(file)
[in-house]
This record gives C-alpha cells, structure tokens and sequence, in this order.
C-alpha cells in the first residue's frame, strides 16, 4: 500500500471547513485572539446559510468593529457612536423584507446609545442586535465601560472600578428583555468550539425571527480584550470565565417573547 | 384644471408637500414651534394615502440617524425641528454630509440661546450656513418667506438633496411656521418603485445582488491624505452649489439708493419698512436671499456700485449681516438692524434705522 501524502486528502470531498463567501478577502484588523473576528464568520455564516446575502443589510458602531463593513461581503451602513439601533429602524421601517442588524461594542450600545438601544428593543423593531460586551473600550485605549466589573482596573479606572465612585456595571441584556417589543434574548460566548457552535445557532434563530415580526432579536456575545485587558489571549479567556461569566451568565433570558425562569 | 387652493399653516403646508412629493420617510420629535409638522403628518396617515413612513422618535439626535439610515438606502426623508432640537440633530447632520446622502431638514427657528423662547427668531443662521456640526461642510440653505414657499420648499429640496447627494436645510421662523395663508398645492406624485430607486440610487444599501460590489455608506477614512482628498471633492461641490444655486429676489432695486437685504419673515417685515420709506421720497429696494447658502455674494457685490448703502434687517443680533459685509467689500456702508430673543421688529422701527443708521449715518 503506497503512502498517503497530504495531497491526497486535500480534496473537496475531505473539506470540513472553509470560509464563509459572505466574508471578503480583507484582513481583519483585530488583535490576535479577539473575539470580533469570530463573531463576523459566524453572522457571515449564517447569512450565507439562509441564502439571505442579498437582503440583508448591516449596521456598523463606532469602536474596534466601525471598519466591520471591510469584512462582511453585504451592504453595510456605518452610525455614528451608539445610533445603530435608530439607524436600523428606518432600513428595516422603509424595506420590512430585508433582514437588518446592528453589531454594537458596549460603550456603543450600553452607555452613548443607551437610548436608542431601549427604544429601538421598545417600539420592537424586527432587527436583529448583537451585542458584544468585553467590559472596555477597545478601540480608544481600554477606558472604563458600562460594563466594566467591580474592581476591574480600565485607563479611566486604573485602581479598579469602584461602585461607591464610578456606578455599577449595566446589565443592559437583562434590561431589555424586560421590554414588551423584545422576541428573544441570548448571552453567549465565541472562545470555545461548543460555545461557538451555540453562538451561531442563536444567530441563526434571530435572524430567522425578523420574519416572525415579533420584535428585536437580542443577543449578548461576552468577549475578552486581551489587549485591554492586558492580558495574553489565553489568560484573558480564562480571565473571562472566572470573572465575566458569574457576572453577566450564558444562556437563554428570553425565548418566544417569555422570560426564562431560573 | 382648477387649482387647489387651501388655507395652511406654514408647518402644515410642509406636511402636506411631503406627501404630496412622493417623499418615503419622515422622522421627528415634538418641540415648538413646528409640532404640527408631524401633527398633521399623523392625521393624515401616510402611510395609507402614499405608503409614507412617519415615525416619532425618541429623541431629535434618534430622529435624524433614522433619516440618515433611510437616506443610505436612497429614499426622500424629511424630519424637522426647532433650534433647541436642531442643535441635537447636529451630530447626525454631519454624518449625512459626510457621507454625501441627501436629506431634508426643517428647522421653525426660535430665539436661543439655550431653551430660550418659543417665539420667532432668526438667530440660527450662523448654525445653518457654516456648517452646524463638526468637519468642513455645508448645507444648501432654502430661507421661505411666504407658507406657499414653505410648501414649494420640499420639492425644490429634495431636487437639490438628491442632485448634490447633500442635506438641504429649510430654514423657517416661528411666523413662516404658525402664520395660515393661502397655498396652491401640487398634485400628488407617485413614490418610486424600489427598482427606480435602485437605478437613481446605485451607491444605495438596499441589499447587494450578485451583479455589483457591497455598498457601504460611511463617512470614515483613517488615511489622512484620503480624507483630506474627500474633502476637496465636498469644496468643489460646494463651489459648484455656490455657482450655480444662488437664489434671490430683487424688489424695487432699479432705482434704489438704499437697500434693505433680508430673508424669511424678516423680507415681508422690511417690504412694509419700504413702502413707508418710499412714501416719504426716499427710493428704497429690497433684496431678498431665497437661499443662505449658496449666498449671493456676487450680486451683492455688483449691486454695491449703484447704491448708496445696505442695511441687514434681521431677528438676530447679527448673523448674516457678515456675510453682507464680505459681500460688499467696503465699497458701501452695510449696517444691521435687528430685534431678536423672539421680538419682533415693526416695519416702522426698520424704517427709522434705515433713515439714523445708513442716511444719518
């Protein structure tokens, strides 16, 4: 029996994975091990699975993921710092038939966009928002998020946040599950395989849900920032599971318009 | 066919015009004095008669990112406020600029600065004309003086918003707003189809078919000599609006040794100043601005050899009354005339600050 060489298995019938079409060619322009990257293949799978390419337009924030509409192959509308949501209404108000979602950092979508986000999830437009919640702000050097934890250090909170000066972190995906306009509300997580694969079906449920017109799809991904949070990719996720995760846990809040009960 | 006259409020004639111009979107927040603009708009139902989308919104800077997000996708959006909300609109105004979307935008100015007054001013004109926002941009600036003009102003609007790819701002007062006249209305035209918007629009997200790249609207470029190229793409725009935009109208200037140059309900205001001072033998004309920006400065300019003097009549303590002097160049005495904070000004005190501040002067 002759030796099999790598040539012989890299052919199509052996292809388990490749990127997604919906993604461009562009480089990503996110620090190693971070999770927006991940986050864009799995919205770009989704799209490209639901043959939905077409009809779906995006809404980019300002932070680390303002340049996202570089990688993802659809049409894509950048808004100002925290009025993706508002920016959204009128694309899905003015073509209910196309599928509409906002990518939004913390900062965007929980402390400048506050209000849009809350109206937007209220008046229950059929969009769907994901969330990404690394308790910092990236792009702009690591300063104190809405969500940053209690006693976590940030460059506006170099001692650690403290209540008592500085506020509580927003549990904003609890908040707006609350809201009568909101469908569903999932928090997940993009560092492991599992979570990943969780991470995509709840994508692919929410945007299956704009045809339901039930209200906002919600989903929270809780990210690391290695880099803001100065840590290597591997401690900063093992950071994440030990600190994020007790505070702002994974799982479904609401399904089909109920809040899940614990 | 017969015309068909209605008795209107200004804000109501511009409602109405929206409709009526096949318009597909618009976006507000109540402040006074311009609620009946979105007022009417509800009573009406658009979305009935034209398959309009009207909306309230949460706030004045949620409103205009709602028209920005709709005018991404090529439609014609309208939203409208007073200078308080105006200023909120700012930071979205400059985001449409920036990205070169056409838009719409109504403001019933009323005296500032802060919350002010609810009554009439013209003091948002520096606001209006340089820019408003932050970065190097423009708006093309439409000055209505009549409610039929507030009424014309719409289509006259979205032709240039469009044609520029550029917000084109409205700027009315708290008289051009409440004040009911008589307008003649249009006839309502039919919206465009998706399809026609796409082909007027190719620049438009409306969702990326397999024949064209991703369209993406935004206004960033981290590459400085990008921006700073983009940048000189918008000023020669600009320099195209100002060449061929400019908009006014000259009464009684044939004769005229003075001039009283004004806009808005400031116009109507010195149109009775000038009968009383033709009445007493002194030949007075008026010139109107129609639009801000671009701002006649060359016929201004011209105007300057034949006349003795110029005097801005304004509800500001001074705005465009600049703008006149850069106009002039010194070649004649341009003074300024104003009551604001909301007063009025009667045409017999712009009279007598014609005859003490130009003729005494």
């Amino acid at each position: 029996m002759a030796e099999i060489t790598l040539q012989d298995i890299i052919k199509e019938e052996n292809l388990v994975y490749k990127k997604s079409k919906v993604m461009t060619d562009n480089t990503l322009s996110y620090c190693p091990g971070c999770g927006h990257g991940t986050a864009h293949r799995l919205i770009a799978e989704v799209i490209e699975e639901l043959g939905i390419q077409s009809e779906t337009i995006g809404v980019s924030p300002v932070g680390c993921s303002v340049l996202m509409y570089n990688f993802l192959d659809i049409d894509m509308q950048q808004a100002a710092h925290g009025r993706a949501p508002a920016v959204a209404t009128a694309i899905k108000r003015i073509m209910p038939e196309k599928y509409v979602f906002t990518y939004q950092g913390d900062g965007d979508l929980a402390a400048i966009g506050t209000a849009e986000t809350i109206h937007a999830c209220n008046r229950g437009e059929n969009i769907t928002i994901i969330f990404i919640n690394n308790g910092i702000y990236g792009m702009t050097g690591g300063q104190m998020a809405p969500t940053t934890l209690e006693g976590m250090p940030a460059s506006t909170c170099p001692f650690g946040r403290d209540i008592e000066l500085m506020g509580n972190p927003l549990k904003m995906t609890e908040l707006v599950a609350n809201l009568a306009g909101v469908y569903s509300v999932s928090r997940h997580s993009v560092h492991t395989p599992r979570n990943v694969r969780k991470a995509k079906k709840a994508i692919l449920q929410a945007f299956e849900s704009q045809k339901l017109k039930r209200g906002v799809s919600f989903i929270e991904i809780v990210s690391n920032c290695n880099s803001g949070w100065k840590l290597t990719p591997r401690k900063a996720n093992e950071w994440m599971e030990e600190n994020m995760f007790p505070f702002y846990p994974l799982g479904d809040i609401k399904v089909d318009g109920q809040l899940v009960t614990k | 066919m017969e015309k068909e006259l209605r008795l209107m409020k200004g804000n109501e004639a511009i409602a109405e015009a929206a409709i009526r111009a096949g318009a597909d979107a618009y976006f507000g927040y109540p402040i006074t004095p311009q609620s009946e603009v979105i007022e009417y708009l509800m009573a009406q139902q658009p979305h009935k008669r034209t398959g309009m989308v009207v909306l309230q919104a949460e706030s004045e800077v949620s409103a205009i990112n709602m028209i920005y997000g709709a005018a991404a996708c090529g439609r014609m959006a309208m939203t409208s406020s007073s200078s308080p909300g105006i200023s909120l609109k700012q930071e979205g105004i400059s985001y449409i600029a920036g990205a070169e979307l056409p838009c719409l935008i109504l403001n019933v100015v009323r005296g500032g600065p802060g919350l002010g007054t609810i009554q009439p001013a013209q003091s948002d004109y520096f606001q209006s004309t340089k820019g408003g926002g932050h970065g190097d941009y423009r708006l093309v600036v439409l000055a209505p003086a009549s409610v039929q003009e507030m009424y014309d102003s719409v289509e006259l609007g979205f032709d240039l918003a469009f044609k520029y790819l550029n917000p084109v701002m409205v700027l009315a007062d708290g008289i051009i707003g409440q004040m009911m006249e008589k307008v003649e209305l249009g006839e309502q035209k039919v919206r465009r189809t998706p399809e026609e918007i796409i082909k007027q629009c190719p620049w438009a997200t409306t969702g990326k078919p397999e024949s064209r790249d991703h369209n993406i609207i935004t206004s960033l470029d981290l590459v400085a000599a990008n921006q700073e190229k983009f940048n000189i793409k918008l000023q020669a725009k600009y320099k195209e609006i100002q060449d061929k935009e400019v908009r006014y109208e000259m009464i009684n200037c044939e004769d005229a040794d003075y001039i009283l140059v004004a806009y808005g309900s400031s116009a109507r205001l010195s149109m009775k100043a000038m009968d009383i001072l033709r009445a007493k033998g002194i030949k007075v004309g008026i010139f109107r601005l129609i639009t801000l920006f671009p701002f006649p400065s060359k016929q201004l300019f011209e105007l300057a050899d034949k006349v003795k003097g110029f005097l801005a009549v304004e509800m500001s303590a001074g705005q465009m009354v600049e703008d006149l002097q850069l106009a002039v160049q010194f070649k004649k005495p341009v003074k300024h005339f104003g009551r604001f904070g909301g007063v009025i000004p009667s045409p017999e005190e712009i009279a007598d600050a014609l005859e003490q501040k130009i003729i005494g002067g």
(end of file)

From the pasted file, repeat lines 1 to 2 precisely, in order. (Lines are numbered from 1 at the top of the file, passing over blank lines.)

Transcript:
[in-house]
This record gives C-alpha cells, structure tokens and sequence, in this order.